Pelfrey, ex-teammate of Humber, applauds perfection
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It was another out-of-Mets-uniform experience. Philip Humber, the team's first-round draft choice in 2004, threw a perfect game for the Chicago White Sox on Saturday against Seattle. That made Humber the seventh man to pitch a no-hitter after leaving the Mets' organization and the fifth to make his major-league debut as a Met and later record a no-hitter as a non-Met.
"It's got to happen eventually" that an actual Met will throw a no-hitter, said Mike Pelfrey, who was the team's first-round pick the year after Humber was drafted and spent time with him in the Mets' minor-league system.
It will take, Pelfrey figured, "a lot of luck, a lot of luck. It's not easy to get through one inning, let alone nine. [But] I think one day it's going to happen."
In the meantime, though, Humber's contribution to this trend of ex-Met pitching glory hit close to home. Humber accomplished the feat while wearing No. 41 for the White Sox, the number worn by Tom Seaver, the Hall of Famer who got closest to a Mets no-hitter -- within one strike against the Chicago Cubs on July 9, 1969. And who, having changed into the garb of the Cincinnati Reds, got his no-hitter in 1978.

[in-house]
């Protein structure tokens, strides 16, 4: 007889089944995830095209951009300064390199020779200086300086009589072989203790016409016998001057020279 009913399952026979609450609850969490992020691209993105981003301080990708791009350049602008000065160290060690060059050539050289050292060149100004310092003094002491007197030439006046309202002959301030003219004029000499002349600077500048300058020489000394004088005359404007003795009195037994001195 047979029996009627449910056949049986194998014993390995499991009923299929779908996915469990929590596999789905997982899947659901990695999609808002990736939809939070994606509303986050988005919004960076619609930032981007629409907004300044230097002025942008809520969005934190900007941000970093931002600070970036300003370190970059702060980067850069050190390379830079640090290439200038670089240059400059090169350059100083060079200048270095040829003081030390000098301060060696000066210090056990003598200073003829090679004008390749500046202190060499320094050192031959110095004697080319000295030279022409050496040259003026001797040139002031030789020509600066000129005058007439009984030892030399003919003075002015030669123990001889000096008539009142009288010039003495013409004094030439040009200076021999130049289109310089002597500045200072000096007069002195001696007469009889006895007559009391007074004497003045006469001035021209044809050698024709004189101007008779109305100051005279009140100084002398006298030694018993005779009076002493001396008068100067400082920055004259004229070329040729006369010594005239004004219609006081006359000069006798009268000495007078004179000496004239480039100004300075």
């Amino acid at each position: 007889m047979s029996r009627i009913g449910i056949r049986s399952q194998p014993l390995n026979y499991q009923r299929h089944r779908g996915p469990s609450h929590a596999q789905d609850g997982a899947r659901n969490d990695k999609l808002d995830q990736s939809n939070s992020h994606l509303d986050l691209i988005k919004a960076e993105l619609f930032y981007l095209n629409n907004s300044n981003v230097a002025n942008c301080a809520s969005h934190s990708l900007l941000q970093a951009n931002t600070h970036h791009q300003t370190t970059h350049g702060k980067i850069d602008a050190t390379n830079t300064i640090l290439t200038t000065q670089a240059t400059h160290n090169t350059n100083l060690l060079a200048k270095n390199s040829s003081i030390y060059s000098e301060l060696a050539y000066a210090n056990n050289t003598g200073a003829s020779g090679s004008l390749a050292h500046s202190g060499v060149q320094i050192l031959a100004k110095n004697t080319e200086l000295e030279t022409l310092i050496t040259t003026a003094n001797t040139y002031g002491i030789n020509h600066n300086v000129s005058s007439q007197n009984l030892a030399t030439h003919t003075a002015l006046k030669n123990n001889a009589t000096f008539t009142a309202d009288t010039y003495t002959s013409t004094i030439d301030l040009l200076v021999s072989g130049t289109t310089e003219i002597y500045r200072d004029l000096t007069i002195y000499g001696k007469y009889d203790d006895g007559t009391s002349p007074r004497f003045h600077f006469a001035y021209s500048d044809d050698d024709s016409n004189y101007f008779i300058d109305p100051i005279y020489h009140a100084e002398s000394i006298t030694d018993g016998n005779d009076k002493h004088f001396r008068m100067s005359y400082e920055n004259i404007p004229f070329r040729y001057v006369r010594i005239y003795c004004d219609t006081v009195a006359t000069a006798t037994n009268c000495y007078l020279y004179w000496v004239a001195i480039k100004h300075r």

On Saturday, in the 7,982nd game of the existence of the Mets, now in their 50th anniversary season, Pelfrey turned in his best outing of the year: eight innings, six hits, one earned run. Still struggling at 28 to realize his early promise, he then watched televised highlights of his former colleague's masterful day.
"If you throw a perfect game in high school, that's impressive, let alone to do it at this level," Pelfrey said. "He's a guy you've always known had great stuff, especially now that his velocity is back up. And good for him."
Pelfrey and Humber were teammates in 2006 and 2007 as both climbed the minor-league ladder through Port St. Lucie, Binghamton and New Orleans. At the time, Humber -- who had thrown 95-mph fastballs for Rice University -- was working his way back from elbow surgery.
"When I got here he was just coming back from Tommy John [surgery]," Pelfrey said. "We played against Rice in college and I saw him there. After Tommy John, he learned how to pitch. He started to develop a changeup and pitched great in Triple-A when I was there."
Against Seattle on Saturday, Humber "was nasty from what I saw," Pelfrey said -- the kind of historic performance that can make an old teammate wonder what it must have felt like.
"I saw his interview afterward," he said. "He was pretty humble. That's the kind of guy he is. I heard him say he didn't think he was dominant. When you retire 27 [in a row], you're dominant."
And, often, a former Met.